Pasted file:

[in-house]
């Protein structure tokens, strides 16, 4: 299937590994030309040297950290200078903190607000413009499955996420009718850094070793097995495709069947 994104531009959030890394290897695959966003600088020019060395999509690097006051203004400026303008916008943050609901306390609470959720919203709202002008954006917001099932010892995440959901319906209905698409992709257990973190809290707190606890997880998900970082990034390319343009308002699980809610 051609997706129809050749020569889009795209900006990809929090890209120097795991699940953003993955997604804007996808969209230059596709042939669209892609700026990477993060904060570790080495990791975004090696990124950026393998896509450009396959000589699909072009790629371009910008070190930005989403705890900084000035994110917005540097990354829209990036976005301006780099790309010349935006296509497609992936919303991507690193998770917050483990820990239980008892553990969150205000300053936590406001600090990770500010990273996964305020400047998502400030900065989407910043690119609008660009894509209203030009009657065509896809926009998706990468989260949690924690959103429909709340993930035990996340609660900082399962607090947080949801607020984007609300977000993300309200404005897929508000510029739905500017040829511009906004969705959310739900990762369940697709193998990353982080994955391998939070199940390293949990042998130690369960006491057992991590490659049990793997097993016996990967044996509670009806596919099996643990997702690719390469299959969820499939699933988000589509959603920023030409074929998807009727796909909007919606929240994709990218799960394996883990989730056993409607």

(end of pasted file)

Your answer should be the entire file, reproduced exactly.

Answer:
[in-house]
């Protein structure tokens, strides 16, 4: 299937590994030309040297950290200078903190607000413009499955996420009718850094070793097995495709069947 994104531009959030890394290897695959966003600088020019060395999509690097006051203004400026303008916008943050609901306390609470959720919203709202002008954006917001099932010892995440959901319906209905698409992709257990973190809290707190606890997880998900970082990034390319343009308002699980809610 051609997706129809050749020569889009795209900006990809929090890209120097795991699940953003993955997604804007996808969209230059596709042939669209892609700026990477993060904060570790080495990791975004090696990124950026393998896509450009396959000589699909072009790629371009910008070190930005989403705890900084000035994110917005540097990354829209990036976005301006780099790309010349935006296509497609992936919303991507690193998770917050483990820990239980008892553990969150205000300053936590406001600090990770500010990273996964305020400047998502400030900065989407910043690119609008660009894509209203030009009657065509896809926009998706990468989260949690924690959103429909709340993930035990996340609660900082399962607090947080949801607020984007609300977000993300309200404005897929508000510029739905500017040829511009906004969705959310739900990762369940697709193998990353982080994955391998939070199940390293949990042998130690369960006491057992991590490659049990793997097993016996990967044996509670009806596919099996643990997702690719390469299959969820499939699933988000589509959603920023030409074929998807009727796909909007919606929240994709990218799960394996883990989730056993409607």